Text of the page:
Spirits Week: Introduction and Vodka
Last week, we gave a brief overview of the three big categories of liquors, their distinctives, and the part they each play in cocktails. Over the course of this week, we’ll be going into more detail on one of those three categories: the base spirits, vodka, gin, whiskey, rum, brandy and tequila. These are the highly alcoholic, basic building blocks of the liquor world. Spirits Week will be of most interest to those of you who like your drinks to have a nice burn to them, but as we mentioned last week, a working knowledge of all three categories is pretty helpful to any cocktail drinkers. Even if your drinks favor one category, the other two almost always have a part to play. In fact, today’s recipe, while it employs a generous helping of base spirit, does so in service of a drink that favors liqueur lovers.
Spirits for mixing
If you’re coming to cocktails from drinking your liquor straight, it’s from one of two directions: one typified by cheap tequila shots with a wedge of lime, the other by very refined single malt Scotches. For good cocktails, you’re going to want to avoid both of those extremes. Good cocktails require good ingredients. If you use cheap, low quality spirits, you’ll end up with substandard cocktails. That is, by the way, what you’re getting when you order a ‘rail drink’; you’re probably better off with a beer or a glass of the house red instead.
On the other hand, it’s a waste of money and of a fine spirit to use something from the very top shelf in a cocktail. Rare anejo tequilas and single malt Scotches are like purebreds, refined over time to have a very specific character. When you mix them with other ingredients in a cocktail, what makes them special gets lost. Save your single malt for sipping.
For cocktails, the best spirits are medium-priced, solid, and somewhat adaptable; you want them to work well for a variety of cocktails. Over the course of the week, we’ll give you some hints for finding that ‘just right’ level in each of the kinds of base spirit. This ‘golden mean’ level of spirits can still be quite broad and diverse, by the way, in both taste and price. Not all of these mid-priced bottles taste the same. So, while one serviceable bottle can fulfill your needs in any of these categories, you might still find yourself with two or three of your favorite spirit.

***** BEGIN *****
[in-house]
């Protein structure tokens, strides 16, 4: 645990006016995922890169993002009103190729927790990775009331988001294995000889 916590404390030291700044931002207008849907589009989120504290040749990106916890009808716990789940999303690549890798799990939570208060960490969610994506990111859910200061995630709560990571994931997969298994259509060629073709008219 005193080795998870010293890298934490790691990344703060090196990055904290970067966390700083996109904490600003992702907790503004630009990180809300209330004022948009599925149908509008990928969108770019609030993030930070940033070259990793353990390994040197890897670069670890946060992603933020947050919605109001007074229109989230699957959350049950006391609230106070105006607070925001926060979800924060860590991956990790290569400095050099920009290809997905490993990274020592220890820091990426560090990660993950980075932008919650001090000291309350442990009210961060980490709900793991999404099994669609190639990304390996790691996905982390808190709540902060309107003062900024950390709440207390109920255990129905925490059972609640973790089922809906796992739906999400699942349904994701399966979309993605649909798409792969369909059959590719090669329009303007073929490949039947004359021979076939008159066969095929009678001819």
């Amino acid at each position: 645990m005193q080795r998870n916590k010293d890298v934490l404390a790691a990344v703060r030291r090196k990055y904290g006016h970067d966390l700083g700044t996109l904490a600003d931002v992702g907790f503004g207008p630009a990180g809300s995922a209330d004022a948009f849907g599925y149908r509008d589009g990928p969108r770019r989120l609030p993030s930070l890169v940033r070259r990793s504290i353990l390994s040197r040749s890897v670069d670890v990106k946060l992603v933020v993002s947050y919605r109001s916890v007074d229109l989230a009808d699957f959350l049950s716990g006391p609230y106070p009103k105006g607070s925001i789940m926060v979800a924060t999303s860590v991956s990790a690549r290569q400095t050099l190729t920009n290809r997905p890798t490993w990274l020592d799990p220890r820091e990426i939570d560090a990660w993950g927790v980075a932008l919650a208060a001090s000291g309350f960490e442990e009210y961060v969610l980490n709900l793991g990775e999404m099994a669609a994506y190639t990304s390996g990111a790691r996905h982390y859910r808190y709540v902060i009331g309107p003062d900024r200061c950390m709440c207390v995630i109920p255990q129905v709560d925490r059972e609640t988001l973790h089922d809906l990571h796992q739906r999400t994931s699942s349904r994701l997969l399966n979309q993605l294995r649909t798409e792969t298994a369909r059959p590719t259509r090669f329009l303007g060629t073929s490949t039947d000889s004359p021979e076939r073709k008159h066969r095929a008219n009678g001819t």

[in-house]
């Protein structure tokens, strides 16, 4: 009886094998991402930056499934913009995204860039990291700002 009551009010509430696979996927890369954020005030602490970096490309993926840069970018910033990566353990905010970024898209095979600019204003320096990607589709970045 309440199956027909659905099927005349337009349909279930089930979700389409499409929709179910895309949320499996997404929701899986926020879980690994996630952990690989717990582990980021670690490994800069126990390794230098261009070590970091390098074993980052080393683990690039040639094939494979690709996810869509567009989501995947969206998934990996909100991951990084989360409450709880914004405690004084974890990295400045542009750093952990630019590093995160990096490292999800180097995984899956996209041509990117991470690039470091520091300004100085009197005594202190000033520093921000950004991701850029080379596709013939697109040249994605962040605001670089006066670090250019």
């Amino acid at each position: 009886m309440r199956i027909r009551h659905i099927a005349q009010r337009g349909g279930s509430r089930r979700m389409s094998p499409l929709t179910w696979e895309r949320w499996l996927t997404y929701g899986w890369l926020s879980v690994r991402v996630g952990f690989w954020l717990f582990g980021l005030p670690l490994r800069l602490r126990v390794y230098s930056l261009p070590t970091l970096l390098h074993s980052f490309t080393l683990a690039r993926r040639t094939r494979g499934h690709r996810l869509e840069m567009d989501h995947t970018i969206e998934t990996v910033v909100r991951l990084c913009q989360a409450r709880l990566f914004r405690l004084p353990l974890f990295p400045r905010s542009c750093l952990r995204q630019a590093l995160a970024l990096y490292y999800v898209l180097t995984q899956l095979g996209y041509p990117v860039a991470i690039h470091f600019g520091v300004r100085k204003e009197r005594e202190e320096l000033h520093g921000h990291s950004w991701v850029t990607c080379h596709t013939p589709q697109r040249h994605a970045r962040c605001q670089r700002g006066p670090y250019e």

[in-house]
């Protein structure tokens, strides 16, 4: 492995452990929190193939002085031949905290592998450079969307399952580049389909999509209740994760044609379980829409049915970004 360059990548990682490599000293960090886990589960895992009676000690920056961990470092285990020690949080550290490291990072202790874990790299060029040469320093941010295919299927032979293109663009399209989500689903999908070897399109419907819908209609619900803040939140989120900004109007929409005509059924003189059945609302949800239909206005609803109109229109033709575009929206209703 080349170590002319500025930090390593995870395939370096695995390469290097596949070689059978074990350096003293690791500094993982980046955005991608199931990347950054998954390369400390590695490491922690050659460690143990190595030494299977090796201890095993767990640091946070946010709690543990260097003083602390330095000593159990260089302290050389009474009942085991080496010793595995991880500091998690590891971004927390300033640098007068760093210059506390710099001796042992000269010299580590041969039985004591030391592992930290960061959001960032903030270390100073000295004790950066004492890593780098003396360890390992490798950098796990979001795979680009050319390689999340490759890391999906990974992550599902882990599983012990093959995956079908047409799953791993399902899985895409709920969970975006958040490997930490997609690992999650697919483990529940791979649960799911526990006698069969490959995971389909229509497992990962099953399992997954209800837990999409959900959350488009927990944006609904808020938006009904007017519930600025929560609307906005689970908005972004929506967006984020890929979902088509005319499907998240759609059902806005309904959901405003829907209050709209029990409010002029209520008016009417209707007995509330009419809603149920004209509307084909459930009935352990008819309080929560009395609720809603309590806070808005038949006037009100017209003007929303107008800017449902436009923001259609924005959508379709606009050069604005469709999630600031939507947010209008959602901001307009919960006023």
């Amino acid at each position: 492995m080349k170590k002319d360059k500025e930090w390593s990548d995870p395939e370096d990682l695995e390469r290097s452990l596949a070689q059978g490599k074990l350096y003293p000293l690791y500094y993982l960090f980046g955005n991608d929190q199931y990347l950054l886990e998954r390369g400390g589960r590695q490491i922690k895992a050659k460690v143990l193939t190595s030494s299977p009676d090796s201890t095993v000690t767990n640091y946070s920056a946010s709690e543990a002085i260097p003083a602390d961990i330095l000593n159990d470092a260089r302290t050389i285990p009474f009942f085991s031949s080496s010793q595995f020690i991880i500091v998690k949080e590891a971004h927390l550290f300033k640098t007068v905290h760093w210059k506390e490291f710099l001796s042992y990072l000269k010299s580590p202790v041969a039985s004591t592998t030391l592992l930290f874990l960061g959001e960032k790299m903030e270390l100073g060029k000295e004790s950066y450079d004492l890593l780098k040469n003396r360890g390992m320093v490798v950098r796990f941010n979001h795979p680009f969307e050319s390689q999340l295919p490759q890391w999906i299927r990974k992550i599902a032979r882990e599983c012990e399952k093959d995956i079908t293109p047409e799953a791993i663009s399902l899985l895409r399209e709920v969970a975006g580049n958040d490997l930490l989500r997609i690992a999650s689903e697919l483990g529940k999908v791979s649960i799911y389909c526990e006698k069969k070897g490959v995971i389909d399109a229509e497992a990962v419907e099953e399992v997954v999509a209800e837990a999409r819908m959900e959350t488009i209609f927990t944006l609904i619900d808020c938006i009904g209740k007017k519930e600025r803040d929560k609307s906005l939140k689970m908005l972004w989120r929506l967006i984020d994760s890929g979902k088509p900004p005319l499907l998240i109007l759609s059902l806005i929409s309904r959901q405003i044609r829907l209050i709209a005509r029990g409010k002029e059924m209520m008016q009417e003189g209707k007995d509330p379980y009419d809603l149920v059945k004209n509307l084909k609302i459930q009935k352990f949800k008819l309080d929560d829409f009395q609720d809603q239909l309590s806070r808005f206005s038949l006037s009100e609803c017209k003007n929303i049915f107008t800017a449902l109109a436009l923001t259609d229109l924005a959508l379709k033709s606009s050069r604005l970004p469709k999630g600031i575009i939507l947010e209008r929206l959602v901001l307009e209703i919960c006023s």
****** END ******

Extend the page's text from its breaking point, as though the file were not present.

Vodka is the most basic of the base spirits. It can be made from most anything (though most of the time it’s made from grain), and its defining characteristic is that–when done right–it has a relatively neutral flavor. Decent vodka goes through multiple distillations and multiple filterings to get to that point of clarity. You’ll know your vodka is too cheap if it’s slightly hazy in look and kind of muddy in flavor.
Vodka is actually not that popular in the craft cocktail world. I think that’s partially as a reaction to its omnipresence in cocktails of the non-craft variety (hey there, Screwdriver!), and partially a judgement that its neutrality makes it dull. But neutrality comes in handy sometimes. We think vodka is very useful as a sort of blank canvas when we really want the liqueur in a cocktail to get the spotlight.
If you’re just going to buy one bottle: Smirnoff is a solid choice. You can find it anywhere, and they do the work to make sure it has a clear, crisp character. We like Svedka even better; it’s just as solid, and a little less expensive.
If you really love vodka: there is a new wave of small batch distillers who make vodkas that stay true to the spirit’s clear character, while also leaving room for some uniqueness. Taste a few, get a sense of their differences, and pick out one you like. We’re fans, for instance, of One Eight’s local District Made Vodka, with its whiff of the malted rye from which it is distilled. We keep some District Made on hand for vodka martinis, when we’ll really be able to taste the difference. For more general use, we have our Svedka.
What to Make with Vodka: Ginger Martini
As we mentioned, a great use of vodka in a cocktail is when you really want the other ingredients to stand out. We love to use it rather than gin in flavored martinis. You can substitute pretty much any of your favorite liqueurs for the ginger liqueur in this recipe.
- 2 oz vodka
- .5 oz ginger liqueur
- candied ginger (for garnish)
- stir with ice for 40 rotations
- strain into a cocktail glass
- garnish with candied ginger